Questa Lodging gets $200K to restore homes

Effort underway to provide more long-term rentals in region

By Jesse Moya
jmoya@taosnews.com
Posted 12/12/19

Community members in the Taos area know just how hard it is to find a rental at times. Economic development officials in Questa are looking to change that one house at a time.

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Questa Lodging gets $200K to restore homes

Effort underway to provide more long-term rentals in region

Posted

Community members in the Taos area know just how hard it is to find a rental at times. Economic development officials in Questa are looking to change that one house at a time.

With a community grant of $200,000, the Questa Lodging Project will be renovating four aged homes in Questa and make them available to potential new renters.

"We know that there is a real housing crunch in our neighboring communities of Red River and Taos, while at the same time we have a surplus of underutilized homes in Questa," said Lindsay Mapes, economic development director for the Questa Economic Development Fund. The village is about 25 miles north of Taos and 13 miles west of Red River.

The department has identified four vacant homes in Questa that are currently not suitable to be rented out. One needs a new porch, another needs plumbing, heating and cooling repairs. Through the grant, these homes will be repaired, renovated and kept under the name of their original owners.

The remodeling will cost anywhere from $1,500 to $68,000, depending on the house. The money has been donated to the project by Chevron, the nonprofit LOR Foundation as well as the Questa Economic Development Fund, which has state monies.

The initiative behind the lodging project is to help longtime Questa families keep their homes, which have been used for generations.

Marsha Martinez is one such participant in the program who is glad to see her home renovated for continued use.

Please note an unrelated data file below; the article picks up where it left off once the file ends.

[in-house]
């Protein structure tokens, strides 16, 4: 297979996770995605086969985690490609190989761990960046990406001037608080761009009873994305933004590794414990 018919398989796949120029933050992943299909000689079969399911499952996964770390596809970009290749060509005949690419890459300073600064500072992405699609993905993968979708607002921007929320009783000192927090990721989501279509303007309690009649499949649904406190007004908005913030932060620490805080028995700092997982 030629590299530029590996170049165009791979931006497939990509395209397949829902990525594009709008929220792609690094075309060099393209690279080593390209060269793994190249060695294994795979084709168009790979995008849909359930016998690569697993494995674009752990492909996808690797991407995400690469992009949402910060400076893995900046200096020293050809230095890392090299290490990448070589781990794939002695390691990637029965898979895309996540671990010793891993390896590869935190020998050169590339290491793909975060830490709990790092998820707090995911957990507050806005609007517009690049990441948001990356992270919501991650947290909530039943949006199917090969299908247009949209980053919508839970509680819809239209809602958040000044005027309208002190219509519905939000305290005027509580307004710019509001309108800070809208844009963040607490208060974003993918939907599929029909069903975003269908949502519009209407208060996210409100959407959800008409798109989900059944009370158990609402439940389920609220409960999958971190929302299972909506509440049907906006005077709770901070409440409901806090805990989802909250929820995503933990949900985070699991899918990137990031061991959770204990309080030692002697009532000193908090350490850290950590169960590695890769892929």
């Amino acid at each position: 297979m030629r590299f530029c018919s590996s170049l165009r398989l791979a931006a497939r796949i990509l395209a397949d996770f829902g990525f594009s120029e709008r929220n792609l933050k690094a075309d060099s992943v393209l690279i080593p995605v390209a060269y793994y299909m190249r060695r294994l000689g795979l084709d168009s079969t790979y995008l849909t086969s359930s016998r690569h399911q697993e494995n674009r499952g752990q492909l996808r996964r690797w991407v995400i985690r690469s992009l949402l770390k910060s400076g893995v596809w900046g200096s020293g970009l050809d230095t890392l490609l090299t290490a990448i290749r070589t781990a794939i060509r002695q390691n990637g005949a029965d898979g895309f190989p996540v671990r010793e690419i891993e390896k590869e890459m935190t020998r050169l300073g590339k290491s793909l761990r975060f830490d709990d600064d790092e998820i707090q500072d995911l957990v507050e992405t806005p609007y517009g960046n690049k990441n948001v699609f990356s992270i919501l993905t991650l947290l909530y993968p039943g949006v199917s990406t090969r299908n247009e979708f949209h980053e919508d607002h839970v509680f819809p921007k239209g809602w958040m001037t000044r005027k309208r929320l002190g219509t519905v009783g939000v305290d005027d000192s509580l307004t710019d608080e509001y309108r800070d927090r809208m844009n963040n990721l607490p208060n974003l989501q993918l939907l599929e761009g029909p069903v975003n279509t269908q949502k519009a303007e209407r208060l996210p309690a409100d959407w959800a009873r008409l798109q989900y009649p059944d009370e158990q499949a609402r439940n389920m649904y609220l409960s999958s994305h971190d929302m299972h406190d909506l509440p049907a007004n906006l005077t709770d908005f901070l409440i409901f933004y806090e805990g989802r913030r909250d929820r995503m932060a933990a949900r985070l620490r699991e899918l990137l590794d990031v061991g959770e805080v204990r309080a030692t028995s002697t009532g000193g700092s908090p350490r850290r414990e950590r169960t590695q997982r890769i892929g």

"I think restoring homes in Questa would really help the community," said Martinez, who lives in another home on the property. "The house means a great deal to me - to restore a home that is historical as well as has sentimental value."

Martinez grew up in the home her grandfather built and raised her children there as well. She has owned the home for nearly 20 years and said the repairs are just too much for her to tackle on her own.

"It means a great deal to me to restore that home," she said. "I always remember being raised there - the house always reminds me of my grandma always baking her bread and pies."

Martinez said she hopes to keep the home open for people to utilize on their visits to Questa and also hopes to keep it available for her visiting family members as well.

The Questa Lodging Project will hold the lease for the owners of the homes and act as a type of property manager. Rent will be paid to the program and a portion will be given to the owners each month while the rest will be used to pay for potential repairs, taxes and other expenses. The Questa Economic Development Fund will manage the project.

"The overarching goal is to keep these properties in the family," Mapes said.

Overall, the project is seeking to remodel up to 30 homes in the Questa area before the end of 2020.

Questa is a small, tightknit community of longtime residents. Residents were alarmed in 2014 when they were told that their main industry was leaving the area for good.

Chevron Mining's molybdenum mine had been in operation since 1920 and employed hundreds of workers from Questa and outside areas. It had been through ups and downs, but in 2014, the mine announced it was closing. Nearly 300 employees lost their jobs in the final layoff.

Since then, many locals have had to seek work in other fields, which sometimes means other towns, leaving a number of houses in the Questa area vacant.

According to estimated 2017 census data, Questa's population is 1,755, down from 2010's 1,773. Mapes said these numbers are on the rise as more people are looking at Questa as a bedroom community for Taos and other areas.

Mapes said these houses are family homes with at least two bedrooms each. This initiative could bring in a number of families to the Questa area and alleviate a small portion of the housing issue in Taos County.

In addition, Mapes hopes to keep the rent of the houses below the current prices for Taos long-term rentals.

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